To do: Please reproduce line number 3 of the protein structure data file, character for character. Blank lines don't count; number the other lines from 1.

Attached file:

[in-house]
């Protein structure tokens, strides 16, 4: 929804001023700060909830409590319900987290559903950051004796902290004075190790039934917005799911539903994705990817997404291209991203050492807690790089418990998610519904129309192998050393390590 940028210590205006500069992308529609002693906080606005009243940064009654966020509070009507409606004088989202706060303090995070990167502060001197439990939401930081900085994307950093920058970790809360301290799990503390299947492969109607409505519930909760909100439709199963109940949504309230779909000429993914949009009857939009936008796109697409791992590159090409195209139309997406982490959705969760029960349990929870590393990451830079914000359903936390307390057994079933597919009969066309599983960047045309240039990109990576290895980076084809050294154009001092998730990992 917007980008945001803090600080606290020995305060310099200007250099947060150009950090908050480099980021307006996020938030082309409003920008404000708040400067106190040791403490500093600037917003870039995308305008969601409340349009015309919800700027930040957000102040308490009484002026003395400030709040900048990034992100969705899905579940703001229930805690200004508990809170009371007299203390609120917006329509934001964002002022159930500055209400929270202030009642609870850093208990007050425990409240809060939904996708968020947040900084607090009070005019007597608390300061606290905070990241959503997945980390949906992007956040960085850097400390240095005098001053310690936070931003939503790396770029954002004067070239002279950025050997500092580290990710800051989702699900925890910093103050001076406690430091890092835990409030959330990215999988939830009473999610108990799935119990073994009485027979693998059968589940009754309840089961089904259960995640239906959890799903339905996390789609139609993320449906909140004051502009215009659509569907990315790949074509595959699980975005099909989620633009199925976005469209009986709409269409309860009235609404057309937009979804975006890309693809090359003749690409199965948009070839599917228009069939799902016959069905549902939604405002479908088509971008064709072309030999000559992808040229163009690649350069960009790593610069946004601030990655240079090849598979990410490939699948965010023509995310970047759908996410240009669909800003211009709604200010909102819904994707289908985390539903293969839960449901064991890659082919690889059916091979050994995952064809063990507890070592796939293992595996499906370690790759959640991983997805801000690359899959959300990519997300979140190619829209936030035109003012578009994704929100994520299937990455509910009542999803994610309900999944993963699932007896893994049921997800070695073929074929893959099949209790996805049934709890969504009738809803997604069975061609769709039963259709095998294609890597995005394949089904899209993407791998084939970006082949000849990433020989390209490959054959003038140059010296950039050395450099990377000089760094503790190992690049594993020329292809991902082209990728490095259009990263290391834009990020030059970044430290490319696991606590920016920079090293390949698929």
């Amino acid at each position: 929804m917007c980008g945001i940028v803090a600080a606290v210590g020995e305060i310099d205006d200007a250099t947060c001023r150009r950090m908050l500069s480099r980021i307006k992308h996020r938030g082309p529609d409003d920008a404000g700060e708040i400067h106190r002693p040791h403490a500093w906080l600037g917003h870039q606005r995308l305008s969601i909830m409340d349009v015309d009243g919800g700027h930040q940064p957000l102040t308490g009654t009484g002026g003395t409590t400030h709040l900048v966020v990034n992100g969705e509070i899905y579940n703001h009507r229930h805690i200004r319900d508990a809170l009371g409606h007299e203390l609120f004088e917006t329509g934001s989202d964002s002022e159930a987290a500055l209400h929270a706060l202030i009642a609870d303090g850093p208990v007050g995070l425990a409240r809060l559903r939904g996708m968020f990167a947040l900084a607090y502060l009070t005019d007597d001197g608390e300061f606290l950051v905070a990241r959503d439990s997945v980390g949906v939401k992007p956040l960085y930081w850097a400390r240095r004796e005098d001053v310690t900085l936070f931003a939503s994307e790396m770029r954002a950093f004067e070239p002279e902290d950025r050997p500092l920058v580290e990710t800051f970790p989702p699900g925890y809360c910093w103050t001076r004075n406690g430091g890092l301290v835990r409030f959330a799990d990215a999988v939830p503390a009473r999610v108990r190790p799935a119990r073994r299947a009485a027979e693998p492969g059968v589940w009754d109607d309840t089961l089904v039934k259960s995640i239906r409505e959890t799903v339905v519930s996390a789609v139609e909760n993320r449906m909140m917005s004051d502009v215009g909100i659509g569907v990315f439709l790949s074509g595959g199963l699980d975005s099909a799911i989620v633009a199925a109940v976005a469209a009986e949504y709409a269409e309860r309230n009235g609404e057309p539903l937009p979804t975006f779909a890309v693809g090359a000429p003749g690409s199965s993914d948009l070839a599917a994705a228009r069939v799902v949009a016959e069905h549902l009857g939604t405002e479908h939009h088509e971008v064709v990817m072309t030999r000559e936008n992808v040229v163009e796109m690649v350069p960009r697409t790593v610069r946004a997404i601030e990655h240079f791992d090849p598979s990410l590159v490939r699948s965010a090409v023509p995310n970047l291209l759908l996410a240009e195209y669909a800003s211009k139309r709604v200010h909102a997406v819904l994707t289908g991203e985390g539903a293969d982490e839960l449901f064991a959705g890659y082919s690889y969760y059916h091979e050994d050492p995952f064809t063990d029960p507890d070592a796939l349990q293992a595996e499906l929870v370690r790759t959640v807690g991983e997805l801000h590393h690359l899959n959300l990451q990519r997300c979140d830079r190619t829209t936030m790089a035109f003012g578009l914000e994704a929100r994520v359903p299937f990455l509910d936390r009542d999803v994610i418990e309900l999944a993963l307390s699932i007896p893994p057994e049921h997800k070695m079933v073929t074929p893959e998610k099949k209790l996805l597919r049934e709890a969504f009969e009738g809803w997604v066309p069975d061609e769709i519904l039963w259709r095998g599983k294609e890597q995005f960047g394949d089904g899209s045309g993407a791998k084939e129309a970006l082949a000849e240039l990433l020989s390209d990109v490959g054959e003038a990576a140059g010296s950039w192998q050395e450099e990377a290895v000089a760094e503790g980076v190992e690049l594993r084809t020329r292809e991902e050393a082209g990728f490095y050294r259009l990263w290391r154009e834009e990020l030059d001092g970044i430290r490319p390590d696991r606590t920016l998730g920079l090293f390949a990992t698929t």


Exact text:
């Amino acid at each position: 929804m917007c980008g945001i940028v803090a600080a606290v210590g020995e305060i310099d205006d200007a250099t947060c001023r150009r950090m908050l500069s480099r980021i307006k992308h996020r938030g082309p529609d409003d920008a404000g700060e708040i400067h106190r002693p040791h403490a500093w906080l600037g917003h870039q606005r995308l305008s969601i909830m409340d349009v015309d009243g919800g700027h930040q940064p957000l102040t308490g009654t009484g002026g003395t409590t400030h709040l900048v966020v990034n992100g969705e509070i899905y579940n703001h009507r229930h805690i200004r319900d508990a809170l009371g409606h007299e203390l609120f004088e917006t329509g934001s989202d964002s002022e159930a987290a500055l209400h929270a706060l202030i009642a609870d303090g850093p208990v007050g995070l425990a409240r809060l559903r939904g996708m968020f990167a947040l900084a607090y502060l009070t005019d007597d001197g608390e300061f606290l950051v905070a990241r959503d439990s997945v980390g949906v939401k992007p956040l960085y930081w850097a400390r240095r004796e005098d001053v310690t900085l936070f931003a939503s994307e790396m770029r954002a950093f004067e070239p002279e902290d950025r050997p500092l920058v580290e990710t800051f970790p989702p699900g925890y809360c910093w103050t001076r004075n406690g430091g890092l301290v835990r409030f959330a799990d990215a999988v939830p503390a009473r999610v108990r190790p799935a119990r073994r299947a009485a027979e693998p492969g059968v589940w009754d109607d309840t089961l089904v039934k259960s995640i239906r409505e959890t799903v339905v519930s996390a789609v139609e909760n993320r449906m909140m917005s004051d502009v215009g909100i659509g569907v990315f439709l790949s074509g595959g199963l699980d975005s099909a799911i989620v633009a199925a109940v976005a469209a009986e949504y709409a269409e309860r309230n009235g609404e057309p539903l937009p979804t975006f779909a890309v693809g090359a000429p003749g690409s199965s993914d948009l070839a599917a994705a228009r069939v799902v949009a016959e069905h549902l009857g939604t405002e479908h939009h088509e971008v064709v990817m072309t030999r000559e936008n992808v040229v163009e796109m690649v350069p960009r697409t790593v610069r946004a997404i601030e990655h240079f791992d090849p598979s990410l590159v490939r699948s965010a090409v023509p995310n970047l291209l759908l996410a240009e195209y669909a800003s211009k139309r709604v200010h909102a997406v819904l994707t289908g991203e985390g539903a293969d982490e839960l449901f064991a959705g890659y082919s690889y969760y059916h091979e050994d050492p995952f064809t063990d029960p507890d070592a796939l349990q293992a595996e499906l929870v370690r790759t959640v807690g991983e997805l801000h590393h690359l899959n959300l990451q990519r997300c979140d830079r190619t829209t936030m790089a035109f003012g578009l914000e994704a929100r994520v359903p299937f990455l509910d936390r009542d999803v994610i418990e309900l999944a993963l307390s699932i007896p893994p057994e049921h997800k070695m079933v073929t074929p893959e998610k099949k209790l996805l597919r049934e709890a969504f009969e009738g809803w997604v066309p069975d061609e769709i519904l039963w259709r095998g599983k294609e890597q995005f960047g394949d089904g899209s045309g993407a791998k084939e129309a970006l082949a000849e240039l990433l020989s390209d990109v490959g054959e003038a990576a140059g010296s950039w192998q050395e450099e990377a290895v000089a760094e503790g980076v190992e690049l594993r084809t020329r292809e991902e050393a082209g990728f490095y050294r259009l990263w290391r154009e834009e990020l030059d001092g970044i430290r490319p390590d696991r606590t920016l998730g920079l090293f390949a990992t698929t």